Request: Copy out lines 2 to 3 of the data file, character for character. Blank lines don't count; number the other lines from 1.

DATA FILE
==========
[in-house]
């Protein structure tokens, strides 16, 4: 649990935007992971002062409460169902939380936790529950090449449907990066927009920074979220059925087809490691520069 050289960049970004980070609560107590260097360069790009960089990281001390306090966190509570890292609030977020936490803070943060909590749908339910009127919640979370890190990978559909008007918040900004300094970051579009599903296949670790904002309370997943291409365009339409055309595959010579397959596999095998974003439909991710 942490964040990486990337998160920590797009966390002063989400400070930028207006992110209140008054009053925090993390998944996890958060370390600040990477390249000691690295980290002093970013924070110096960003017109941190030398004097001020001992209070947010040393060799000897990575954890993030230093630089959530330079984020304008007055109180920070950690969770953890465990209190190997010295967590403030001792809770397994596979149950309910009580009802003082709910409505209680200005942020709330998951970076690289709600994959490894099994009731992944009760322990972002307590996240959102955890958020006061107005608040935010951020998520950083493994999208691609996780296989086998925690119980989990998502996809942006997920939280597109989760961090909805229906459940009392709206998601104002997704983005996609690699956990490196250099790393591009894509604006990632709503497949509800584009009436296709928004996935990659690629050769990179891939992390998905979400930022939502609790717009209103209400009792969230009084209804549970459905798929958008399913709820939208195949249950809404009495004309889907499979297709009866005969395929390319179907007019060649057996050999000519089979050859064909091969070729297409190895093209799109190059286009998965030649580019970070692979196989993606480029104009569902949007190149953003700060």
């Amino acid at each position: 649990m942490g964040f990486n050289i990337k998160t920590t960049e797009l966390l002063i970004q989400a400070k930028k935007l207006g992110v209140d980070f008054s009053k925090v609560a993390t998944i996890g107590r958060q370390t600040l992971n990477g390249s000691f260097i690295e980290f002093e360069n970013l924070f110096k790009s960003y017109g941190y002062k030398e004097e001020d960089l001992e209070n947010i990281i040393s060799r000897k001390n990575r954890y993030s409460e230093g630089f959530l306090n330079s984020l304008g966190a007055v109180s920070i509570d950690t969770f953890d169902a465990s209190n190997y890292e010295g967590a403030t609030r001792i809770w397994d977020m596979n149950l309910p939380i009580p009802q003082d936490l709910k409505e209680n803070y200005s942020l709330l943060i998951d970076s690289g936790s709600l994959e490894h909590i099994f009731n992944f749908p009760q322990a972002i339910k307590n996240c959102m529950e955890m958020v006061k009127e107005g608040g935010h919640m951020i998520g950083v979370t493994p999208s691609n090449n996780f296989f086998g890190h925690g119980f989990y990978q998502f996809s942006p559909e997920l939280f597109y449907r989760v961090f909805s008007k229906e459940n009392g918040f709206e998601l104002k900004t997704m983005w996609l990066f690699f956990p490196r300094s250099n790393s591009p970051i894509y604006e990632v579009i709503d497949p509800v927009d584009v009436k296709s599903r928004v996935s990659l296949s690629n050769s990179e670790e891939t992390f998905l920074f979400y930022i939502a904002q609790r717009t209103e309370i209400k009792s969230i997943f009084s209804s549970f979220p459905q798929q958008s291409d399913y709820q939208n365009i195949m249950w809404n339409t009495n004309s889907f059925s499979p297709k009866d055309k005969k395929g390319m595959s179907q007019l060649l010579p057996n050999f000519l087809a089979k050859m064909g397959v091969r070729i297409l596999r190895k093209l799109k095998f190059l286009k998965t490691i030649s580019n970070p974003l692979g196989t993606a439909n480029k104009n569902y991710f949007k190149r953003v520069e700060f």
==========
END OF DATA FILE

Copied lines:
């Protein structure tokens, strides 16, 4: 649990935007992971002062409460169902939380936790529950090449449907990066927009920074979220059925087809490691520069 050289960049970004980070609560107590260097360069790009960089990281001390306090966190509570890292609030977020936490803070943060909590749908339910009127919640979370890190990978559909008007918040900004300094970051579009599903296949670790904002309370997943291409365009339409055309595959010579397959596999095998974003439909991710 942490964040990486990337998160920590797009966390002063989400400070930028207006992110209140008054009053925090993390998944996890958060370390600040990477390249000691690295980290002093970013924070110096960003017109941190030398004097001020001992209070947010040393060799000897990575954890993030230093630089959530330079984020304008007055109180920070950690969770953890465990209190190997010295967590403030001792809770397994596979149950309910009580009802003082709910409505209680200005942020709330998951970076690289709600994959490894099994009731992944009760322990972002307590996240959102955890958020006061107005608040935010951020998520950083493994999208691609996780296989086998925690119980989990998502996809942006997920939280597109989760961090909805229906459940009392709206998601104002997704983005996609690699956990490196250099790393591009894509604006990632709503497949509800584009009436296709928004996935990659690629050769990179891939992390998905979400930022939502609790717009209103209400009792969230009084209804549970459905798929958008399913709820939208195949249950809404009495004309889907499979297709009866005969395929390319179907007019060649057996050999000519089979050859064909091969070729297409190895093209799109190059286009998965030649580019970070692979196989993606480029104009569902949007190149953003700060």
């Amino acid at each position: 649990m942490g964040f990486n050289i990337k998160t920590t960049e797009l966390l002063i970004q989400a400070k930028k935007l207006g992110v209140d980070f008054s009053k925090v609560a993390t998944i996890g107590r958060q370390t600040l992971n990477g390249s000691f260097i690295e980290f002093e360069n970013l924070f110096k790009s960003y017109g941190y002062k030398e004097e001020d960089l001992e209070n947010i990281i040393s060799r000897k001390n990575r954890y993030s409460e230093g630089f959530l306090n330079s984020l304008g966190a007055v109180s920070i509570d950690t969770f953890d169902a465990s209190n190997y890292e010295g967590a403030t609030r001792i809770w397994d977020m596979n149950l309910p939380i009580p009802q003082d936490l709910k409505e209680n803070y200005s942020l709330l943060i998951d970076s690289g936790s709600l994959e490894h909590i099994f009731n992944f749908p009760q322990a972002i339910k307590n996240c959102m529950e955890m958020v006061k009127e107005g608040g935010h919640m951020i998520g950083v979370t493994p999208s691609n090449n996780f296989f086998g890190h925690g119980f989990y990978q998502f996809s942006p559909e997920l939280f597109y449907r989760v961090f909805s008007k229906e459940n009392g918040f709206e998601l104002k900004t997704m983005w996609l990066f690699f956990p490196r300094s250099n790393s591009p970051i894509y604006e990632v579009i709503d497949p509800v927009d584009v009436k296709s599903r928004v996935s990659l296949s690629n050769s990179e670790e891939t992390f998905l920074f979400y930022i939502a904002q609790r717009t209103e309370i209400k009792s969230i997943f009084s209804s549970f979220p459905q798929q958008s291409d399913y709820q939208n365009i195949m249950w809404n339409t009495n004309s889907f059925s499979p297709k009866d055309k005969k395929g390319m595959s179907q007019l060649l010579p057996n050999f000519l087809a089979k050859m064909g397959v091969r070729i297409l596999r190895k093209l799109k095998f190059l286009k998965t490691i030649s580019n970070p974003l692979g196989t993606a439909n480029k104009n569902y991710f949007k190149r953003v520069e700060f």